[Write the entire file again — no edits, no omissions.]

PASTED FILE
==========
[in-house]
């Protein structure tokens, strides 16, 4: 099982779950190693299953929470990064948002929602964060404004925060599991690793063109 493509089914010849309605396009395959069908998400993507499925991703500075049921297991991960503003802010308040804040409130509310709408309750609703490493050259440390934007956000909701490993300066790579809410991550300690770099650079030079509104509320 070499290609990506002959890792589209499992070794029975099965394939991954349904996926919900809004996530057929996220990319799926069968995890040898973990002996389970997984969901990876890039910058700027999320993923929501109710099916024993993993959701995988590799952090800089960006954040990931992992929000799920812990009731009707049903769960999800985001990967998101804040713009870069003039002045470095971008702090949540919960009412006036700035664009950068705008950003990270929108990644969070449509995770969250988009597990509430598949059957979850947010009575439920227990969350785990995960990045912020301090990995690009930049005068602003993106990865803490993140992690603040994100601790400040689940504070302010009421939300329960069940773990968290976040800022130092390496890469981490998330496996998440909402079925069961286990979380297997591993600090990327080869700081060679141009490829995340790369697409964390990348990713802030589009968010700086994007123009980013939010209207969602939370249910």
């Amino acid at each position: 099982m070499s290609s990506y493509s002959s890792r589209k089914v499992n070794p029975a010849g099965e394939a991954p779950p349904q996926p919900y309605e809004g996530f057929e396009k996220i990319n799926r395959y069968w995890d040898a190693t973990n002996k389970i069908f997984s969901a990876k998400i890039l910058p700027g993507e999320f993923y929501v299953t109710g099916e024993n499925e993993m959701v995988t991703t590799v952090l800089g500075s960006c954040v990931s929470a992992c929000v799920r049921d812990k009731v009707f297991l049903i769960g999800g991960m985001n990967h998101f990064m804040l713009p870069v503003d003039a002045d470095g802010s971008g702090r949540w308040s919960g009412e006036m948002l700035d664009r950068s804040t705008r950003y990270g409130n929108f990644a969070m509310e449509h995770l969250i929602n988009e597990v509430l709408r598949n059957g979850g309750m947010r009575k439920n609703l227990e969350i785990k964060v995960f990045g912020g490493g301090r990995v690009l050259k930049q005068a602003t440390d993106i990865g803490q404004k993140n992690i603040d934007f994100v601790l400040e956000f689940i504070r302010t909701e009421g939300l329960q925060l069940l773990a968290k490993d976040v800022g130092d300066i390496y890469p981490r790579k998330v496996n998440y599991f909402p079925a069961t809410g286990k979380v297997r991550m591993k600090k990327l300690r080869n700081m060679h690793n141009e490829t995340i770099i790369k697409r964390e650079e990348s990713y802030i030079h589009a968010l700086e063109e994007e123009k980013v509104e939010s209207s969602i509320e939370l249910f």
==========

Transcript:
[in-house]
């Protein structure tokens, strides 16, 4: 099982779950190693299953929470990064948002929602964060404004925060599991690793063109 493509089914010849309605396009395959069908998400993507499925991703500075049921297991991960503003802010308040804040409130509310709408309750609703490493050259440390934007956000909701490993300066790579809410991550300690770099650079030079509104509320 070499290609990506002959890792589209499992070794029975099965394939991954349904996926919900809004996530057929996220990319799926069968995890040898973990002996389970997984969901990876890039910058700027999320993923929501109710099916024993993993959701995988590799952090800089960006954040990931992992929000799920812990009731009707049903769960999800985001990967998101804040713009870069003039002045470095971008702090949540919960009412006036700035664009950068705008950003990270929108990644969070449509995770969250988009597990509430598949059957979850947010009575439920227990969350785990995960990045912020301090990995690009930049005068602003993106990865803490993140992690603040994100601790400040689940504070302010009421939300329960069940773990968290976040800022130092390496890469981490998330496996998440909402079925069961286990979380297997591993600090990327080869700081060679141009490829995340790369697409964390990348990713802030589009968010700086994007123009980013939010209207969602939370249910």
């Amino acid at each position: 099982m070499s290609s990506y493509s002959s890792r589209k089914v499992n070794p029975a010849g099965e394939a991954p779950p349904q996926p919900y309605e809004g996530f057929e396009k996220i990319n799926r395959y069968w995890d040898a190693t973990n002996k389970i069908f997984s969901a990876k998400i890039l910058p700027g993507e999320f993923y929501v299953t109710g099916e024993n499925e993993m959701v995988t991703t590799v952090l800089g500075s960006c954040v990931s929470a992992c929000v799920r049921d812990k009731v009707f297991l049903i769960g999800g991960m985001n990967h998101f990064m804040l713009p870069v503003d003039a002045d470095g802010s971008g702090r949540w308040s919960g009412e006036m948002l700035d664009r950068s804040t705008r950003y990270g409130n929108f990644a969070m509310e449509h995770l969250i929602n988009e597990v509430l709408r598949n059957g979850g309750m947010r009575k439920n609703l227990e969350i785990k964060v995960f990045g912020g490493g301090r990995v690009l050259k930049q005068a602003t440390d993106i990865g803490q404004k993140n992690i603040d934007f994100v601790l400040e956000f689940i504070r302010t909701e009421g939300l329960q925060l069940l773990a968290k490993d976040v800022g130092d300066i390496y890469p981490r790579k998330v496996n998440y599991f909402p079925a069961t809410g286990k979380v297997r991550m591993k600090k990327l300690r080869n700081m060679h690793n141009e490829t995340i770099i790369k697409r964390e650079e990348s990713y802030i030079h589009a968010l700086e063109e994007e123009k980013v509104e939010s209207s969602i509320e939370l249910f």